Glasgow Uni scientists develop single-pixel camera

Less is more. It’s an idiom that improves almost anything—your cooking, your wardrobe—but it’s an approach often resisted by tech firms.

A megapixel Fijufilm camera. A team of scientists at Glasgow University has developed a single-pixel camera. Picture: AP

A team of researchers at Glasgow University have sought to challenge the pre-eminence of mega-pixel cameras with technology that needs just a single pixel to produce an image.

It is hoped that the single-pixel camera, a cheap alternative to its multi-million pixel counterparts, could have future applications in medicine and science.

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According to the Gist, the single-pixel sensor works by “using crossword-like patterns to mask and illuminate different parts of the sensor, while detecting the backscattered light.” The process is performed thousands of time in the span of just a few seconds. Full-colour photos, 3D images can be taken with the addition of two and three single-pixel sensors respectively, and infrared and ultraviolet pictures are also possible.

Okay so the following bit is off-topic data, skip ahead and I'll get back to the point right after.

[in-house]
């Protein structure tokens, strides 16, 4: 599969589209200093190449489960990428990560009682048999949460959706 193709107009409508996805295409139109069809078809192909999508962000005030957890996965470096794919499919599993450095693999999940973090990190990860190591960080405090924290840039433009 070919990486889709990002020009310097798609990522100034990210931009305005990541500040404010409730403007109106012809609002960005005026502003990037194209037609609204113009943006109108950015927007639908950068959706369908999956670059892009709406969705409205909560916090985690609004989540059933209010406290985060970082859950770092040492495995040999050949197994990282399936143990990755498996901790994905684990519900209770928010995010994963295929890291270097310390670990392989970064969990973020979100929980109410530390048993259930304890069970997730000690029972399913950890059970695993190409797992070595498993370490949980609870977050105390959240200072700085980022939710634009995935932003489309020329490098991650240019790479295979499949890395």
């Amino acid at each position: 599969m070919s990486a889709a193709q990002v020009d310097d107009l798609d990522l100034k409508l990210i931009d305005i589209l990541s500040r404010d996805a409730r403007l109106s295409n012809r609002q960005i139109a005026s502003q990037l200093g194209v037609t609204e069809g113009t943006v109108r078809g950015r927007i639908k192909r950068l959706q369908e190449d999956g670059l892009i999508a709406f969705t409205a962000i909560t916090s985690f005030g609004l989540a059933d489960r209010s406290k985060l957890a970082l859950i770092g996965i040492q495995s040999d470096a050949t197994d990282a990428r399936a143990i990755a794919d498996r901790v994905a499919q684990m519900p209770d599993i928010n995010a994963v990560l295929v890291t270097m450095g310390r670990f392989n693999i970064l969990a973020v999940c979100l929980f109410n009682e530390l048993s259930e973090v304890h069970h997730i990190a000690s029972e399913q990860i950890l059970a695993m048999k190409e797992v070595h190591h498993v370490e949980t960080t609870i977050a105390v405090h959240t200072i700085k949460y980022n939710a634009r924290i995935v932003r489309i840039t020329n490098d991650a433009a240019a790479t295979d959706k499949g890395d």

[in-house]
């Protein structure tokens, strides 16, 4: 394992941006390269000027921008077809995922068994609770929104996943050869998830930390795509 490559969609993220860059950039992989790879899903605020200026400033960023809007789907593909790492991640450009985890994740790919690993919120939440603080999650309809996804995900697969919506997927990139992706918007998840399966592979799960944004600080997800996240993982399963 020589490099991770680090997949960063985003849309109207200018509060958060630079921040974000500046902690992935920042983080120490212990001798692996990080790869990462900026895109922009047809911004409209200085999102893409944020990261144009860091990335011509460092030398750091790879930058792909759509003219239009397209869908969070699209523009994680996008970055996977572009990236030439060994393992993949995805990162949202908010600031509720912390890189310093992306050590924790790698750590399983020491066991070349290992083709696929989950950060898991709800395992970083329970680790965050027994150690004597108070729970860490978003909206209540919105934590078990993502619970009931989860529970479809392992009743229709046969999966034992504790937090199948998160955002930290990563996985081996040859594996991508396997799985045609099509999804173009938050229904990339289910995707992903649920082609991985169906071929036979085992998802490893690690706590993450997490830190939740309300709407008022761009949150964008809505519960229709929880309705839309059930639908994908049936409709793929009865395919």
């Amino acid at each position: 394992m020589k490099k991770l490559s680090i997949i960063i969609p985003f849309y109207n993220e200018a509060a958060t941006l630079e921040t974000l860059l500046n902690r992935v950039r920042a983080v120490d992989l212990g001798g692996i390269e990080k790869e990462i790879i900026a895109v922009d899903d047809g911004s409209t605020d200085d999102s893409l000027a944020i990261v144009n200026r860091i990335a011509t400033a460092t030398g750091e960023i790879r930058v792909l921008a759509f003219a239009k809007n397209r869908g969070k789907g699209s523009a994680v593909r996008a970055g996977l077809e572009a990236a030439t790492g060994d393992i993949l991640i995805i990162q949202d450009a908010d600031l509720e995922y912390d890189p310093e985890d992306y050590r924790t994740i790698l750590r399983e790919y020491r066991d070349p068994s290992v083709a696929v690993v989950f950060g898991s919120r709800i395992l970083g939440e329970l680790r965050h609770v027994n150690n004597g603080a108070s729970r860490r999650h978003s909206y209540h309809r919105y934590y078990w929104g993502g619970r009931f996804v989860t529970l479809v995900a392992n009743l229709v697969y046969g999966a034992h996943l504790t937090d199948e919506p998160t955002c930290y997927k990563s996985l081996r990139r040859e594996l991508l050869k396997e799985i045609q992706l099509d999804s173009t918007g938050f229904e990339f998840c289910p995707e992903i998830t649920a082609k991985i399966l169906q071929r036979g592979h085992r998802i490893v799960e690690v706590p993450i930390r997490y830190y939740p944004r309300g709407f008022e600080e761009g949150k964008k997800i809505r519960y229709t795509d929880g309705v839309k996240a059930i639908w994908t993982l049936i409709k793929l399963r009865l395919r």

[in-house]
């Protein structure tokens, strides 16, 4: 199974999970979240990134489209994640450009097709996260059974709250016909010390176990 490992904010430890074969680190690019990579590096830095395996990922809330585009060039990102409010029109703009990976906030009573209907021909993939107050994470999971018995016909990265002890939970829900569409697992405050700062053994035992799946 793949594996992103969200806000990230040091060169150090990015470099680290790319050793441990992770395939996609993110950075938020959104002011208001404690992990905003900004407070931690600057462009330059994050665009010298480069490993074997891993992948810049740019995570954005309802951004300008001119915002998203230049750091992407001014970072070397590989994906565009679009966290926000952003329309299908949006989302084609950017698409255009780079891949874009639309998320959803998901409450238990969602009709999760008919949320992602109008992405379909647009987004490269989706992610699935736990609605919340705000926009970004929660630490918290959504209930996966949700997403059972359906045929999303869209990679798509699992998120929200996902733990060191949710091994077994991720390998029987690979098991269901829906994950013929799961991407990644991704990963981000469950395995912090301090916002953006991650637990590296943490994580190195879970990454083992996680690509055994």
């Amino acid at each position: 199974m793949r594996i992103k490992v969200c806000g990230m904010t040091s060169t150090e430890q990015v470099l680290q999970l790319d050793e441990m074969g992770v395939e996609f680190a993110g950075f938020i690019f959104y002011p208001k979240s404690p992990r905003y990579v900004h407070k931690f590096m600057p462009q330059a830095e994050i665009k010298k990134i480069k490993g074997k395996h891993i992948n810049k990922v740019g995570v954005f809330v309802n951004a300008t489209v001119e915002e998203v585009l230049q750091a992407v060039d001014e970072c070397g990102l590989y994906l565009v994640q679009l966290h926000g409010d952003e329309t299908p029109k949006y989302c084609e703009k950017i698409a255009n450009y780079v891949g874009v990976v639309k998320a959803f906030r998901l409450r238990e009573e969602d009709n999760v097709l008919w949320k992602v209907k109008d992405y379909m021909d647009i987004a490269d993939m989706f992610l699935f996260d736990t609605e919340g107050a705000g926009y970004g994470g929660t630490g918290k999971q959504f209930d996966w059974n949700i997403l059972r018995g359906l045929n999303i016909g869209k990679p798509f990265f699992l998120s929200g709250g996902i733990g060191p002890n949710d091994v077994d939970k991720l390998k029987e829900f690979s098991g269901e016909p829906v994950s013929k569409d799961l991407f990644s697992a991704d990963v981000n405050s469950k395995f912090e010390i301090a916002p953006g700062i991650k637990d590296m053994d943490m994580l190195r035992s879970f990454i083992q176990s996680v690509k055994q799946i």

While the technology is unlikely to find its way onto mobile phones, it could be a major step towards generating cheap, reliable images for use in other practical settings such as medical diagnosis and infrared microscopy.

The technology is on display at the Hunterian Museum as part of the Glasgow Science Festival until September 27.